Why isn't arena football as popular in the U.S. as its NFL counterpart?
As a non-fan, I can't see the allure of freezing to death in a cold stadium for an NFL game. As for television, it seems to primarily benefit tavern owners, since the game goes on forever -- giving it a high beer/yards played ratio. What's wrong with a fast-paced game played in a comfy environment?
Yet, sports fans like my boss, a former sports editor, simply dismiss the game. And since we all try to understand our bosses (isn't that called managing up?), I called up an expert at Temple University for help. It was part of my research for a story I wrote about a group of local investors' plan to bring arena football to China.
Maybe it's because I asked him about arena football in China, but Joe Mahan 3d, a Temple University assistant professor who specializes in sport consumer psychology, gave me a very yin/yang answer. Arena football, he said, is both too different from NFL football and not different enough from it.
"It's not different enough of a product to have won anybody over," said Mahan. "People are happy with the [NFL] product that's there. It has overwhelming popularity. There's not enough room for another version of the same product."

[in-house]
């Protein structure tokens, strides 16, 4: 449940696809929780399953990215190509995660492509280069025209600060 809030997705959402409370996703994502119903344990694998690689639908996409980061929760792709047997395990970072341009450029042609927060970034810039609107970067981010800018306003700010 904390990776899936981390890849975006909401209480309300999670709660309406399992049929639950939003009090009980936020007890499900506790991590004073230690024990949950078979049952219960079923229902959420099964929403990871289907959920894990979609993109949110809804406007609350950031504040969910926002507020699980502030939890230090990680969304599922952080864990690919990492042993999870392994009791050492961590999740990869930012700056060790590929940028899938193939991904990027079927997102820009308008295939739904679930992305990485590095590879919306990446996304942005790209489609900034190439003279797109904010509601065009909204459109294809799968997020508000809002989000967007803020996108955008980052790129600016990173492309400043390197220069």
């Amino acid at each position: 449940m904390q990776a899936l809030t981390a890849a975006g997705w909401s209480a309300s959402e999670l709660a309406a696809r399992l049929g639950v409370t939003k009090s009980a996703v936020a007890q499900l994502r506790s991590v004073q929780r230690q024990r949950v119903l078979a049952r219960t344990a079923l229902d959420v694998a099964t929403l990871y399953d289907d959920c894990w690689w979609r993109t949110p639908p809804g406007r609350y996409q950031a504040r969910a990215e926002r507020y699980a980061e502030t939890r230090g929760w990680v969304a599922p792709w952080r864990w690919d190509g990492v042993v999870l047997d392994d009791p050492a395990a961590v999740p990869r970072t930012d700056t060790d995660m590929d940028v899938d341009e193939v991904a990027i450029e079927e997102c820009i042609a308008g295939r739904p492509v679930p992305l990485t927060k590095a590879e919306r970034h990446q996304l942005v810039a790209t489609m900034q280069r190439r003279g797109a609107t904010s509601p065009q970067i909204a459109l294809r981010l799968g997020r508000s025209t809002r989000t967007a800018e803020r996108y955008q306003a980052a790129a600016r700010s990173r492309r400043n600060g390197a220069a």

But what about the minor leagues in baseball, I asked. Isn't it the same sort of idea?
"Minor league baseball is the same product," he said, "but people go for different reasons. They don’t go for the game on the field. It's a low-cost, family-oriented event. It’s more accessible."
And that's where arena football is too different. With the shorter field, fewer players and hard borders, it's really not enough of the same game to be considered a developmental league for the NFL, Mahan said.
"It’s different enough, in some aspects," he said, "but then it’s not different enough, because it’s still football and the ball is the same shape."